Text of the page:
fied through First World War soldier Hubert Stamp, who died in battle, and the five Spratt siblings who all served in the 1940s. “We’re hoping people will take away the examples of the types of contributions that local families made,” said Maureen McPhee, chairperson of the Dickinson House committee. The exhibit begins in the First World War. The parlour will be set up as though the ladies of the Manotick Women’s Institute have See CONTENTS, page 28

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NEWS

Connected to your community

Actress part of new Cronenberg project Emma Jackson emma.jackson@metroland.com

Arts â&#x20AC;&#x201C; At only 19, Greely actress Stephanie La Rochelle has entered the weird and warped world of Canadian ďŹ lmmaker David Cronenberg. La Rochelle, who made national headlines

Contents of pockets on display Continued from page 27

as a ďŹ nalist on CBCâ&#x20AC;&#x2122;s Over the Rainbow competition to ďŹ nd Canadaâ&#x20AC;&#x2122;s best Dorothy last year, has left Greely for greener pastures â&#x20AC;&#x201C; Toronto â&#x20AC;&#x201C; and has now landed herself a role in Cronenbergâ&#x20AC;&#x2122;s latest futuristic project. The concept, called Body/Mind/Change, See MULTIMEDIA, page 29

just left the room: half-ďŹ nished knit socks and scarves will be strewn about, and nightshirts will be under construction at the vintage sewing machines. McPhee said the womenâ&#x20AC;&#x2122;s institute spent much of the First World War sewing and knitting to make care packages for local boys ďŹ ghting overseas. Along with the necessities to keep soldiers warm in the trenches, the women also sent Christmas stockings and other treats to help morale, McPhee said. â&#x20AC;&#x153;Weâ&#x20AC;&#x2122;re going to set up the room as if the women had just stood up and walked away,â&#x20AC;? she said. MEMORABILIA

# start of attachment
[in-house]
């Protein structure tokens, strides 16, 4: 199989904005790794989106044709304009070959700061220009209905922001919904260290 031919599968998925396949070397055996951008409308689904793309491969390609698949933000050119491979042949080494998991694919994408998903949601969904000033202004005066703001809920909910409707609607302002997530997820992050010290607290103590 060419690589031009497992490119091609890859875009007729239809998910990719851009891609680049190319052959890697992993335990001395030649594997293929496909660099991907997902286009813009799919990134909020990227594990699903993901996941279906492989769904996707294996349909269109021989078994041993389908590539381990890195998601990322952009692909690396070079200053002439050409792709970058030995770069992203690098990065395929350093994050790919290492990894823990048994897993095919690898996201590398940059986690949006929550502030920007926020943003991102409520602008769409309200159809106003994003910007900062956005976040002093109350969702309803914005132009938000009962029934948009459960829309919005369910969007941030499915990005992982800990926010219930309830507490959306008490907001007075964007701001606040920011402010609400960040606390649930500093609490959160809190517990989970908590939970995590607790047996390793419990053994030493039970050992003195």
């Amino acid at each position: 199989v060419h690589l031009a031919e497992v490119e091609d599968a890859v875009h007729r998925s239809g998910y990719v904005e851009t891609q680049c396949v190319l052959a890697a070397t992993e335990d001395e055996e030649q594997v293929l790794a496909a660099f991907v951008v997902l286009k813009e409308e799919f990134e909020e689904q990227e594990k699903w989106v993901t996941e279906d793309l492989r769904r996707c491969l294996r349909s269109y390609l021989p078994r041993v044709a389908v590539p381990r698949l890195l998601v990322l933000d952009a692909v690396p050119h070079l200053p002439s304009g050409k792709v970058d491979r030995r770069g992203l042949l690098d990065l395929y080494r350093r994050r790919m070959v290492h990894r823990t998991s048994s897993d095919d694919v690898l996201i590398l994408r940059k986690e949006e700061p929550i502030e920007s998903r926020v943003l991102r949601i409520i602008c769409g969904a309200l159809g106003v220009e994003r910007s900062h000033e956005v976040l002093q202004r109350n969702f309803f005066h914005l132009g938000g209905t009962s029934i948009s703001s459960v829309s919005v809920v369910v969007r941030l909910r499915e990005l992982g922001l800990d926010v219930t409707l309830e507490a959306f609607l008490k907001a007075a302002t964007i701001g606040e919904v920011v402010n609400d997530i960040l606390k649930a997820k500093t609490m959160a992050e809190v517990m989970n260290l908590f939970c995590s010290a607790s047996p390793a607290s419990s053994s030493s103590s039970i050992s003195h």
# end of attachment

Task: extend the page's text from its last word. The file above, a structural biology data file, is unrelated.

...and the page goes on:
Alongside the knitting party, McPhee and her team have pulled together information and memorabilia belonging to Hubert Stamp, a local soldier who would have received some of these packages. Money from his pocket, letters and other clues to this soldierâ&#x20AC;&#x2122;s life will be on display. Visitors can then get to know the Spratt family, which lived in Dickinson House from the early 1930s until 1948. All ďŹ ve surviving Spratt children (one died in childhood) served in the Second World War, including Helen Spratt. Helen served as a civilian cipher clerk

Donâ&#x20AC;&#x2122;t start this Autumn with a fall!

in Gaspe, Que. unravelling radio frequency transmissions from German u-boats in the North Atlantic. Using a system called highfrequency direction ďŹ nding, land stations would triangulate their signals with signals received on Royal Canadian Navy ships to determine where the enemy submarines were hiding. Helen later became a chief cipher clerk for the navy. Her brother Charles, the oldest sibling, received a military medal of bravery for helping his platoon get past enemy lines in 1944. â&#x20AC;&#x153;During an attack he had a machine gun and he allowed his platoon to reach their objective,â&#x20AC;? McPhee said. William and Kenneth Spratt also signed up, although by the time Kenneth was done his training, the war was winding down. Richard served in the Korean War in the 1950s carrying troops to Japan. â&#x20AC;&#x153;Itâ&#x20AC;&#x2122;s a striking example of the type of commitment that was there,â&#x20AC;? McPhee said. â&#x20AC;&#x153;To have every member of the family involved in the war, I donâ&#x20AC;&#x2122;t know how unique it is but itâ&#x20AC;&#x2122;s certainly impressive.â&#x20AC;? Richard Spratt now lives in British Columbia but will be attending the exhibit on Nov. 11. â&#x20AC;&#x153;He has reviewed everything weâ&#x20AC;&#x2122;ve done and provided information,â&#x20AC;? McPhee said. The exhibit will be open Nov. 9 and 10 from 10 a.m. to 5 p.m., and Nov. 11 from 9 a.m. to 4 p.m.